How to Plan a Trip Around the World

People are understandably curious about the logistics involved in an extended trip around the world. How can you afford this? How do you get so much time off work? What are you going to do with your house?

And then there are the questions about the trip itself: How did you decide where to go? How in the world do you pack for something like that? Aren’t you worried about safety?

There are no easy, straightforward answers to these questions. Travel planning, just like life itself, takes many twists and turns during the journey before the journey. So, despite the solutions I share here that have ultimately worked for us, you may find that your planning involves a very different path. Regardless, it’s good to hear about the mistakes of others so that they can be avoided.

Since these topics can become a bit complex, I’m going to break them into separate posts: The Route, Money Matters, Timing Is Everything, Getting Documented, Staying Safe and Healthy, How to Pack for the Entire World, and the Home You Leave Behind.

For me, the route dictates everything else. Plus, it’s fun, and I want to start this series in a positive way before we talk about the dual stressors of money and time.

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Our 2018-2019 around-the-world itinerary

How to Plan a Trip Around the World: The Route

Angela and I started with the goal of actually circumnavigating the globe. Since we live much closer to the east coast of the United States, it required very little discussion to decide we would proceed east toward Europe as opposed to west toward Asia.

Our original route was little more than a beeline of long flights, skipping from the U.S. to central Europe, to Dubai, on to western Asia, and returning to the U.S. through Los Angeles. It was going to be a two-week whirlwind that would have left us exhausted, jetlagged, and ultimately dissatisfied.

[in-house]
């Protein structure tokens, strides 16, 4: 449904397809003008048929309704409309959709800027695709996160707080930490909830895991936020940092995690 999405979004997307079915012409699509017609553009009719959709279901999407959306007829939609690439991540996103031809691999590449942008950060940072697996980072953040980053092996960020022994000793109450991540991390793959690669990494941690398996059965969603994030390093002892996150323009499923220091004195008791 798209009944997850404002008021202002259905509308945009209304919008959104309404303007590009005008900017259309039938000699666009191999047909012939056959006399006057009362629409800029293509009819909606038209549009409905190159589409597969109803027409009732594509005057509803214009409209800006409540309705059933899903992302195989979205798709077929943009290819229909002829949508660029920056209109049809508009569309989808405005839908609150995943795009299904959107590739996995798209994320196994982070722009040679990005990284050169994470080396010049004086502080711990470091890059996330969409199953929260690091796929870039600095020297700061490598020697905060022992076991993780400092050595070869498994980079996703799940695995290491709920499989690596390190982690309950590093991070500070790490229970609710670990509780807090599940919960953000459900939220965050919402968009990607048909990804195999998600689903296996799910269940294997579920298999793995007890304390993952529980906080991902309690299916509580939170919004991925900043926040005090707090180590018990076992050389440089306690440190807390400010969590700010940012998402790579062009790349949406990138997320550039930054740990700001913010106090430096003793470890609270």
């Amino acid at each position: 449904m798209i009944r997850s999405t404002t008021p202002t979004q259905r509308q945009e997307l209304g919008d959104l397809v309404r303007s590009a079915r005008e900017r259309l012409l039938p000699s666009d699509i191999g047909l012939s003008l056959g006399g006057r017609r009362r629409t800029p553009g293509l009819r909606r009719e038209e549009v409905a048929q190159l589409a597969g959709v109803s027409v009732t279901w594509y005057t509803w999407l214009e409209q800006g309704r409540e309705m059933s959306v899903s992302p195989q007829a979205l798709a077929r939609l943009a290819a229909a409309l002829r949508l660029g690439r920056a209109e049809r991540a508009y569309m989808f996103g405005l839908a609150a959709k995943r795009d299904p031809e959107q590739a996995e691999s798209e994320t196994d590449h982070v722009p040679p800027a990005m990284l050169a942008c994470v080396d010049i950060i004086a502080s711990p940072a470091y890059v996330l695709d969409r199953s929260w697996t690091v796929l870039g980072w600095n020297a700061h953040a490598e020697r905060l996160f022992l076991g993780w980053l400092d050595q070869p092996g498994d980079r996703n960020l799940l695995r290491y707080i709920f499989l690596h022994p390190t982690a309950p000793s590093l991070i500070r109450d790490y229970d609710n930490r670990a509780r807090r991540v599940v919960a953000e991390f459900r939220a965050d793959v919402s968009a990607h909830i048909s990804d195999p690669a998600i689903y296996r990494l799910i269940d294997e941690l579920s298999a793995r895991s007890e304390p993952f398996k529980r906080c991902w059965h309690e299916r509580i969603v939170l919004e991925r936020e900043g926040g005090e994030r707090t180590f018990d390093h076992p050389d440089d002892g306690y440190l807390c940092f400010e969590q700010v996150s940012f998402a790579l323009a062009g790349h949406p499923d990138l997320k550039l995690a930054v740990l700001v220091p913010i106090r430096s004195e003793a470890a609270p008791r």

Wanting to maximize time and economy without sacrificing the experience itself, we reset our priorities and struck upon the following:

Fly one-way in all cases. I’ve already talked about this in a previous post and can testify that it works. Our trips to Australia and Ireland incorporated one-way travel as much as possible and afforded us some experiences that we would have missed otherwise. Without traveling one-way, we wouldn’t have made it to Brisbane or Isle of Man, two destinations that turned out to be some of our most memorable.

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Without flying one-way, we would have missed the “Winkie” lighthouse on Isle of Man, UK

In planning this trip around the world, one-way travel is proving crucial.

I toyed with using major airport hubs and round-trip flights at one point. I actually crunched the numbers and made the comparisons and found that, with a series of round-trip flights, the time spent in airports would nearly double! Plus, it was not cost effective. By flying round-trip, not only were we spending more on airfare itself but also on airport transfers, hotels, and overpriced food in close proximity to the airports.

No, thank you.

Pair the cheaper one-way flights with the opportunity to see and do more, and this one is a no-brainer.

Use driving loops for a more authentic experience. This stands in stark contrast to my rule about one-way flights. Although I would love to rent a car in one location and drop it off in another without having to double back, that becomes cost prohibitive with rental cars. Most of the time there is an exorbitant fee associated with dropping a rental off at a different location. I do, however, check this before I commit to renting a car, and, on occasion, I have found rental companies that will allow drop off at a different place for no extra fee. When I do, I take advantage of that opportunity to keep moving forward.

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Sometimes the rental car is not a car.

I began building driving loops into the route but also wanted to avoid driving in major metropolitan areas when I could. The best airfare, however, is typically between major cities, so I started looking for destinations based on two criteria: major airports located on the outskirts of the city, yet with close proximity to country borders. That way, we could affordably visit the cultural center of a city via public transportation and also rent a car at the airport, avoid the majority of the metropolitan traffic, and drive across country borders for vastly different experiences.

Barcelona and Krakow both fit those criteria, but Vienna has served as the model for my search. Located outside the city circle, Vienna’s Wien-Flughafen Airport is only an hour’s drive away from Hungary, Slovakia, and Czechia.